Home Fact Check How Many Counties Have Raised at Least 60% of Their Revenue Targets...

How Many Counties Have Raised at Least 60% of Their Revenue Targets Since 2013?

How many counties have raised at least 6 out of 10 shillings in targeted revenues since they were established?

Kenya’s Deputy President William Ruto claimed that only 22 out of Kenya’s 47 counties met at least 60% their revenue targets in the four years since they were established.

Mr Ruto made this claim in his closing remarks at the 5th Devolution Conference in Kakamega County, citing the under-performance in revenue collection by the counties as a major challenge to devolution in Kenya.

The second significant challenge relates to the under-performance in local revenue collection. Less than half of all our counties, in fact only 22, attained the average of 60 per cent or above of their four-year local revenue targets — William Ruto, Deputy President of Kenya

A previous check by PesaCheck on how well the counties are doing in terms of revenue collection found that only two — Marsabit and Turkana — met their local revenue collection targets in the 2016/17 financial year, according to the Controller of Budget’s annual county budget implementation review report for 2016.

So the question is, have only 22 counties manage to raise at least 60% of their revenue targets since they were established in 2013?

PesaCheck has investigated the Deputy President’s claim that only 22 counties attained the average of 60 per cent or above of their four-year local revenue targets and finds it to be TRUE based on the following facts:

Local revenue for county governments in Kenya comes from a number of sources, such as taxes, levies, rents, fines, forfeitures, rates — both direct and indirect, business permit and license fees, parking fees and cess.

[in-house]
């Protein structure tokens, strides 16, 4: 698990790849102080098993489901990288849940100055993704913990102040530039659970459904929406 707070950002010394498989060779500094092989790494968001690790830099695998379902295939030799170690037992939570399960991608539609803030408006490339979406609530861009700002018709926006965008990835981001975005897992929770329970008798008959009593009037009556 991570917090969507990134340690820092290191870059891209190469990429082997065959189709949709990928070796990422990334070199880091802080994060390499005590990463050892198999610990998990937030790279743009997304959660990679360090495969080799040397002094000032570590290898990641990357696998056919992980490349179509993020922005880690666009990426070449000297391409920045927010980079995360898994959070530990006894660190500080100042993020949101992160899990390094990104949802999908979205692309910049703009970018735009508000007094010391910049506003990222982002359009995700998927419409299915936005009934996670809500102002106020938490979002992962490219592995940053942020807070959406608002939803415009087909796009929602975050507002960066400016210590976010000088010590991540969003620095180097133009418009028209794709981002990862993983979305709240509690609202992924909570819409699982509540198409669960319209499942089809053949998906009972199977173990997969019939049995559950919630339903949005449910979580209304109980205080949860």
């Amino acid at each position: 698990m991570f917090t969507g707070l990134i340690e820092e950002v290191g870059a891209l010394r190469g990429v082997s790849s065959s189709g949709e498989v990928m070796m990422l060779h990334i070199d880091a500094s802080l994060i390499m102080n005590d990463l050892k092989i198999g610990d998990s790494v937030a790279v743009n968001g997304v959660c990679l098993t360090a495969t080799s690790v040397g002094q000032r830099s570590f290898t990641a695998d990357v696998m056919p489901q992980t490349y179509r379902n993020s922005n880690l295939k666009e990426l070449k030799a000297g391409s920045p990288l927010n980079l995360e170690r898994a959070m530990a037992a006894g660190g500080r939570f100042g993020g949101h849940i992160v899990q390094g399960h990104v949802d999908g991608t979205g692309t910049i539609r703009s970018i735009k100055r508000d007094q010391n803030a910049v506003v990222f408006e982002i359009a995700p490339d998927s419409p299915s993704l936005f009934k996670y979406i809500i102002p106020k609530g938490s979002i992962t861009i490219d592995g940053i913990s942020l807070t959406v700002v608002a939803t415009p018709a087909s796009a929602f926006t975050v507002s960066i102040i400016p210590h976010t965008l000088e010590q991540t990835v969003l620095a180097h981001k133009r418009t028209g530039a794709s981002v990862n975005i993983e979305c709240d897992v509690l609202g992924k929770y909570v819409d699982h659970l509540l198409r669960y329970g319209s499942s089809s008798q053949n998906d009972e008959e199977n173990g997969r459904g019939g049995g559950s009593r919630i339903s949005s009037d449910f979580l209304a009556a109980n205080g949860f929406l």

Article 209 of the Constitution grants county governments the authority to impose these charges, and any other taxes and levies specified in an Act of Parliament.

The claim by the Deputy President created some confusion because counties have annual local (own source) revenue targets. They do not have “four-year revenue targets”. What it could mean though is that the counties planned to collect a certain amount of revenue in total over 4 years, but collected a different amount in the same period, and the latter amount in comparison to the former should be 60 per cent or more for 22 counties and less for the other counties.

Using this approach, we added the total local revenue collected by each county over the last four financial years (2013/14–2016/17) and divided it by the total local revenue targets for each county over the same period. Then we multiplied by 100 to get the performance (in percentage) of local revenue against the local revenue target in the last four years as shown in this table.

The data is extracted from the annual county budget implementation reports(or fourth quarter reports) by the controller of budget.

From the table, we can see that only 22 counties raised at least 60% of their local revenue targets in the four years since they were established, meaning that the Deputy President’s claim is TRUE.

However, when we look at which individual counties collected revenue above 60 per cent of their annual targets continuously in each of the four financial years, only seven counties — Kericho, Marsabit, Homa Bay, Bomet, Nyandarua, Baringo and Laikipia — met this target. Of these, only Marsabit has fully met its target, surpassing it by 13%.

This approach considers the annual change in revenue collection against revenue targets and is more likely to show the variability that actually happens each year.

There have also been concerns that the county governments are becoming increasingly reliant on the national government to finance their budgets due to inability to meet local revenue targets.

In a fact check on the amount of revenue that counties collect locally, PesaCheck found out that while the local revenue collected by counties is increasing, the share of county revenue in relation to total revenue is going down.

This is because the county equitable share (money coming from the national transfers) is increasing faster than the counties’ own revenue, meaning that counties are becoming more dependent on the money received from the national government than on the revenue they collect locally as a share of their total resources.

Therefore, the claim by deputy president William Ruto that only 22 counties achieved their local revenue targets over the past four years is TRUE.

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George Githinji
George Githinji
Githinji is passionate about devolved governance and public finance. He also comments on topical issues in Kenyan politics and society. In addition, he manages the @UgatuziKenya platform.

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